Risk of ED visits and hospitalizations among patients with diabetes may be affected by multiple factors in addition to medication reconciliation. One such factor is the risk of hypoglycemia associated with medications used to treat diabetes. In this study, the number of diabetes medications the patient was taking was inversely related to frequency of both ED visits and hospitalizations. Because most diabetes medications, apart from sulfonylureas and insulin, have a lower risk of hypoglycemia, this finding may be an indirect indication of the additional risk of adverse events associated with hypoglycemia-prone medications. On the other hand, the analysis did not have sufficient power to establish whether the observed decrease in health care utilization with higher diabetes medication reconciliation rates was specifically due to diabetes-related events (i.e., whether it was due to a change in the incidence of hypoglycemia). As a result, the nature of the links between evidence of reconciliation and the medical outcomes the analysis uncovered is not fully understood.

The current study had a number of strengths. It was a large analysis of >30,000 demographically diverse patients. Furthermore, the analysis included periods when medication reconciliation was not explicitly encouraged (before its introduction as a National Patient Safety Goal by The Joint Commission in 2005), was encouraged at the institutional level (2005–2011), and was encouraged at the individual provider level (after 2012), allowing for greater generalizability across various health care settings.

The study's findings, however, must be interpreted in light of its limitations. As a retrospective analysis, the study cannot provide definitive evidence of a causative relationship but only an association. Its conclusions are necessarily tentative and need confirmation. Data available for analysis only included hospitalizations and ED visits at institutions within a single health care system. Health care utilization outside this system was not included, and as a result, the reported frequencies of ED visits and hospitalizations are likely underestimates. We also did not have information on whether medication reconciliation was accurate, other patient safety metrics, and other processes of care relevant to patients with diabetes, such as foot or eye examinations. The study did not include an econometric analysis and, therefore, could not determine cost-effectiveness of medication reconciliation. Finally, because the study was limited to two academic medical centers in eastern Massachusetts, the findings may not be generalizable outside these settings. Future directions of research could include investigations of whether other approaches to medication reconciliation (e.g., attestation to reconciliation of an entire list of medications by means of a single checkbox) have a similar relationship with patient outcomes. An important area of study would be whether reconciliation of other classes of medications (e.g., anticoagulants, opioids) has a similarly pronounced relationship with ED visits or hospitalizations.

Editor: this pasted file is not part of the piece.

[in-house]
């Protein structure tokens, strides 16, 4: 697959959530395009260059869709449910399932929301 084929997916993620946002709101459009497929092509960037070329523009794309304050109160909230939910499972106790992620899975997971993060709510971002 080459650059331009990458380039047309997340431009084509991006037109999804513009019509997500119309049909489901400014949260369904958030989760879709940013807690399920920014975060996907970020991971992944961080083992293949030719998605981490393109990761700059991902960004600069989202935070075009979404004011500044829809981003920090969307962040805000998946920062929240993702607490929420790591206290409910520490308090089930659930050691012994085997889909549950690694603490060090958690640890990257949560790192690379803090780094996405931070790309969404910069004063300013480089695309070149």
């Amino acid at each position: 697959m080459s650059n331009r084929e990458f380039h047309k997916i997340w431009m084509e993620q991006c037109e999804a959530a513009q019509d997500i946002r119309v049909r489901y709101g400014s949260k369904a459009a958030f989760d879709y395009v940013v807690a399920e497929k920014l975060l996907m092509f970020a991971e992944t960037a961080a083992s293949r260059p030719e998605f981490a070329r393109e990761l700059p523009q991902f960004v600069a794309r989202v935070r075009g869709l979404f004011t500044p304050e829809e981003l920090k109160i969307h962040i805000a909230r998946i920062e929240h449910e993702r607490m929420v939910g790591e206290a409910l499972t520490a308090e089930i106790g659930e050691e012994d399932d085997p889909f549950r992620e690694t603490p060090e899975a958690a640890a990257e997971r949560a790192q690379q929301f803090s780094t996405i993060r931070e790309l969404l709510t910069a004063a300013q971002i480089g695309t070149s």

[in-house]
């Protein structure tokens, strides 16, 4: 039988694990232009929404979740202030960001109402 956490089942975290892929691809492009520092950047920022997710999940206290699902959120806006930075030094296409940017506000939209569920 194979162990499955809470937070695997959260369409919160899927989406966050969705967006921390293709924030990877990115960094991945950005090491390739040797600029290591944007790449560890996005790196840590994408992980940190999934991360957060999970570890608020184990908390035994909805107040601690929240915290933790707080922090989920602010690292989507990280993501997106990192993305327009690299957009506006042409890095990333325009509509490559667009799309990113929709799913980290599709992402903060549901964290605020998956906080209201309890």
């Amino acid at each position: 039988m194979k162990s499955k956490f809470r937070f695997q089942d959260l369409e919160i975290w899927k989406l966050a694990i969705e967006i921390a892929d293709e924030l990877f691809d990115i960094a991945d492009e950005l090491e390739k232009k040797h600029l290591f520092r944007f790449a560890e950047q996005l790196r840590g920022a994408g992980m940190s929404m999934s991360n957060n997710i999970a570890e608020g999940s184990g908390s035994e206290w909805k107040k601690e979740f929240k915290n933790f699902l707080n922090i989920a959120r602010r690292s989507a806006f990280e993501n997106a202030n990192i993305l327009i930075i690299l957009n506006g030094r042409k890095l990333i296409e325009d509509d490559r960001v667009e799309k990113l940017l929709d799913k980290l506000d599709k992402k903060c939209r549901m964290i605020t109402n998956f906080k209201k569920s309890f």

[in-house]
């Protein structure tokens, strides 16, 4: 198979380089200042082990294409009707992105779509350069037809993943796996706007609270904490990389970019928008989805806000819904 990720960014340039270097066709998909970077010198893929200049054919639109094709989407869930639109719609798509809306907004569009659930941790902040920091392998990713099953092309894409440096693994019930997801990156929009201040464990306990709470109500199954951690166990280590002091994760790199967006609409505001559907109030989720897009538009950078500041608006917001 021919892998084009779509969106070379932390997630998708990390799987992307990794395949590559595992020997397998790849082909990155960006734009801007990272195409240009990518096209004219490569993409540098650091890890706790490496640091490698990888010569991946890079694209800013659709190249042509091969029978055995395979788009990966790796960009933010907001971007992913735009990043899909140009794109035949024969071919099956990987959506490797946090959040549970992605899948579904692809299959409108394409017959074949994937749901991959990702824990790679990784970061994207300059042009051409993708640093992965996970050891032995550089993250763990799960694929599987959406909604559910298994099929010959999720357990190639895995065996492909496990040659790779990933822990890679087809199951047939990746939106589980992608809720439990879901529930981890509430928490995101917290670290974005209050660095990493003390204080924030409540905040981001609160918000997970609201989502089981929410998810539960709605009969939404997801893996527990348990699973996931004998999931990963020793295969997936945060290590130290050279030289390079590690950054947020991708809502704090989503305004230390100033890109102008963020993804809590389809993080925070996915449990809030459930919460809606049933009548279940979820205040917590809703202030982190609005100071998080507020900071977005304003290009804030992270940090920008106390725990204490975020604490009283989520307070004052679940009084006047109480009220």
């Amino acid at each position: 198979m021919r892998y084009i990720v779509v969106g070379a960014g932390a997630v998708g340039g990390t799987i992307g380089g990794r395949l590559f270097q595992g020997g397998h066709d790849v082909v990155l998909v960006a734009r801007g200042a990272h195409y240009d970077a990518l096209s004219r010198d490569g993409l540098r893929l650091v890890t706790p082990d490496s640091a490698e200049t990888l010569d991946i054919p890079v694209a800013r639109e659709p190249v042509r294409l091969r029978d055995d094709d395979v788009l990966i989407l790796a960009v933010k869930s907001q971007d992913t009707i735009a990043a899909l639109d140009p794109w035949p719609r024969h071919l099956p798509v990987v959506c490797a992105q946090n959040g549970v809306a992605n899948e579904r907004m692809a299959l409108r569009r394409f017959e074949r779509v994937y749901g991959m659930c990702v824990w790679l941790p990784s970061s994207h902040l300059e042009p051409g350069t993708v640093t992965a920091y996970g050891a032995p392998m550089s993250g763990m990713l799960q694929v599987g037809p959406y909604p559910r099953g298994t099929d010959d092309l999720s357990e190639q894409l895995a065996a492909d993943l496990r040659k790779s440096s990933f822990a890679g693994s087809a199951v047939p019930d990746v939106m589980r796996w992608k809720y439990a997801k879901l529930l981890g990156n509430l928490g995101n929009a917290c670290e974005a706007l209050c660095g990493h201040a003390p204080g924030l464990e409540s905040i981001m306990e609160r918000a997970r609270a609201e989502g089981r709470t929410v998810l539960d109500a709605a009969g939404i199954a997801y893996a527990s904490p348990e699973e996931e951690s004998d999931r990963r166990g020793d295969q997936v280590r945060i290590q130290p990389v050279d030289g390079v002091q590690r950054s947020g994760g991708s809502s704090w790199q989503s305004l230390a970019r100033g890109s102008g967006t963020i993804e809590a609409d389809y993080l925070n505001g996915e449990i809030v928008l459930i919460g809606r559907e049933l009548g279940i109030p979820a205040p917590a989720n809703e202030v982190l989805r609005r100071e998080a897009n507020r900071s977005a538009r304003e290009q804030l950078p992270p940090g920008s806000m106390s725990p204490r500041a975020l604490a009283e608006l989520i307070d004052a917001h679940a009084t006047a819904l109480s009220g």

In conclusion, this analysis shows that higher rates of reconciliation of diabetes medications are associated with lower health care utilization in the acute hospital setting, the most expensive kind. At the same time, the finding of a significant increase in medication reconciliation rates after institution of individual performance feedback demonstrates how these higher rates can be achieved. These results, therefore, provide actionable information to both individual providers and health care system administrators about reconciliation of diabetes medications.

Funding. Funding was provided by the Patient-Centered Outcomes Research Institute (CE1304-6756).

The funding source had no direct effect on the design and conduct of the study; the collection, management, analysis, and interpretation of the data; or the preparation, review, or approval of the manuscript.

Duality of Interest. No potential conflicts of interest relevant to this article were reported.

Author Contributions. A.T. supervised the study and contributed to the acquisition of data. A.T., O.S., H.Z., and M.S. contributed to the study concept and design and analysis and interpretation of the data. A.T., O.S., H.Z., M.S., S.P.D., D.C.S., and M.A.T. contributed to the critical revision of the manuscript for important intellectual content. A.T. and H.Z. drafted the manuscript. O.S., H.Z., and M.S. contributed to the statistical analysis. D.C.S. and M.A.T. obtained funding. A.T. is the guarantor of this work and, as such, had full access to all the data in the study and takes responsibility for the integrity of the data and the accuracy of the data analysis.

Prior Presentation. Parts of this study were presented in abstract form at the 76th Scientific Sessions of the American Diabetes Association, New Orleans, LA, 10–14 June 2016.